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California’s Unique Environment in the Spotlight at the Oakland Museum

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(Michael Osborne/KQED)

(Michael Osborne/KQED)

The Oakland Museum of California is unveiling its new Gallery of California Natural Sciences on Friday after three years, and an $11.4 million makeover. The gallery spans California’s habitats, from the depths of the Pacific Ocean, to the top of the Sierra Nevada Mountains.

The first part of the gallery is dedicated to Oakland itself, beginning with photos of the oak woodland that used to blanket the area.

“You can actually hear people say out loud, ‘Oh, Oak-land, I get it,'” says Douglas Long, senior curator of natural sciences. “(Oakland) is this urban-wild interface. Animals adapting to human landscapes; human landscapes overlain on what were previously wild habitats.”

The museum held onto the taxidermy and dioramas from its old gallery, but there’s no musty feel here; they’re integrated into the new exhibits, along with videos and soundscapes, interactive maps, a fish tank-full of native fish and a replica lava tube for the non-claustrophobic to wriggle through.

(Michael Osborne/KQED)

(Michael Osborne/KQED)

An immersive video wraps around a room, giving museum visitors a feel for the swirling flora and fauna that live in Cordell Bank National Marine Sanctuary, one of seven locations featured in the gallery.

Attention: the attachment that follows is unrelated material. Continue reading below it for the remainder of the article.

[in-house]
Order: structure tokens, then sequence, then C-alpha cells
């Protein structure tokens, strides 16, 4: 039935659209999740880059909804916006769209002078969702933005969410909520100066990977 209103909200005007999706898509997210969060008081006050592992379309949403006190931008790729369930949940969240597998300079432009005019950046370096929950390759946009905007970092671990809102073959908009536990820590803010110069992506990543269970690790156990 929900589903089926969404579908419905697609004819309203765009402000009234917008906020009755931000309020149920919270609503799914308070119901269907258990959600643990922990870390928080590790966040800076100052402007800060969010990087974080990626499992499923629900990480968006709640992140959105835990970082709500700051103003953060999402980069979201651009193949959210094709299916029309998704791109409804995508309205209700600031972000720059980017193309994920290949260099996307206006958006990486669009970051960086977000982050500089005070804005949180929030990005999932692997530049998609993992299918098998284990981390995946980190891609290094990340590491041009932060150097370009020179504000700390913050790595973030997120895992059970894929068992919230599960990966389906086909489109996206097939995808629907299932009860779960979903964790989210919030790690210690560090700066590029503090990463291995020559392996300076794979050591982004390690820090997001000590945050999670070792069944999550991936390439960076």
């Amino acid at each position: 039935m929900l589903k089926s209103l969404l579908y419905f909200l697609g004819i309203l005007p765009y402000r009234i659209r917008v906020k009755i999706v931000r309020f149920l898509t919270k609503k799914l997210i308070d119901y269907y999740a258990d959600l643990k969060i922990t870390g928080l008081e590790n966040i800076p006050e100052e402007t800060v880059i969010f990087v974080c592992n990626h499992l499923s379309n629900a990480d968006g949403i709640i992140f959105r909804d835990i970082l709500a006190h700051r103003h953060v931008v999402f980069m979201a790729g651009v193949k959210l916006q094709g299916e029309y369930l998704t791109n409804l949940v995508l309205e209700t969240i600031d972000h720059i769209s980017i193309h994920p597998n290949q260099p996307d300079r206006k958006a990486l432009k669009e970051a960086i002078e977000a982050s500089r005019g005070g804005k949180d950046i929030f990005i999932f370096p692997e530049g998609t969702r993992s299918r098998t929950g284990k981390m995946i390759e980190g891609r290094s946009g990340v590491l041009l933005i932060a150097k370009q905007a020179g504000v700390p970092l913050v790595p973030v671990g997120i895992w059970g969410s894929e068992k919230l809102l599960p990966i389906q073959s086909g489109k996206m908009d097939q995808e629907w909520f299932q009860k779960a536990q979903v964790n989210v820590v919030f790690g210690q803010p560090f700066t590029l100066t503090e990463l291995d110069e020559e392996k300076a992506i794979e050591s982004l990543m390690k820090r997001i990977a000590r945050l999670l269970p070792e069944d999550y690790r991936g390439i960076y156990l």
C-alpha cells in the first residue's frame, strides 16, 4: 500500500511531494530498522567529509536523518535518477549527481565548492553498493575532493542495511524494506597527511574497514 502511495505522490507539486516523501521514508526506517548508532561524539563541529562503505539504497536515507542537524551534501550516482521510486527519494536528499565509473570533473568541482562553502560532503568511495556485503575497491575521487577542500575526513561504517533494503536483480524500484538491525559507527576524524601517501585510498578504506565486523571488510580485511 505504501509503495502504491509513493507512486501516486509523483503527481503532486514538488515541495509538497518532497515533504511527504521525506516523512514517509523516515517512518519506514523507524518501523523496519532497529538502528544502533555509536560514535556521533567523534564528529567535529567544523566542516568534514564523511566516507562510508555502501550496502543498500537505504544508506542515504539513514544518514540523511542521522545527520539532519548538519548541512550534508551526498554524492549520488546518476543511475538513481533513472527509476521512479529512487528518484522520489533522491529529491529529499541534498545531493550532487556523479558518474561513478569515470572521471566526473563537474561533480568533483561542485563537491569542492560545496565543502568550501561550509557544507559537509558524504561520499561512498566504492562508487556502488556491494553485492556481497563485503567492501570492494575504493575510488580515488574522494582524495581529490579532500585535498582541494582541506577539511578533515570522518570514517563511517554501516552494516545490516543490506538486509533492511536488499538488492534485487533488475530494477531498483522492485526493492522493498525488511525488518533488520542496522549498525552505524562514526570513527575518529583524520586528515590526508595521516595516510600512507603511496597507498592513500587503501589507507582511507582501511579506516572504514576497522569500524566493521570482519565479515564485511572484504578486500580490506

(Michael Osborne/KQED)

(Michael Osborne/KQED)

The museum takes advantage of its art and history collections, too. Paintings of Yosemite hang near a model of Half Dome.

“You can’t tell a story from one perspective,” says Long. “It’s basically nature that has provided for California’s economic wealth. And you really can’t tell a story about nature without bringing in the history.”

The gallery goes beyond the history, tying in art, politics, climate change and conservation.

The Gallery of California Natural Sciences opens Friday at 7:00 pm, and stays open with live music, food trucks, and a screening of the Oakland Internet Cat Video Festival until midnight.

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About the Author ()

Molly Samuel joined KQED as an intern in 2007, and since then has worked here as a reporter, producer, director and blogger. Before becoming KQED Science’s Multimedia Producer, she was a producer for Climate Watch. Molly has also reported for NPR, KALW and High Country News, and has produced audio stories for The Encyclopedia of Life and the Oakland Museum of California. She was a fellow with the Middlebury Fellowships in Environmental Journalism and a journalist-in-residence at the National Evolutionary Synthesis Center. Molly has a degree in Ancient Greek from Oberlin College and is a co-founder of the record label True Panther Sounds.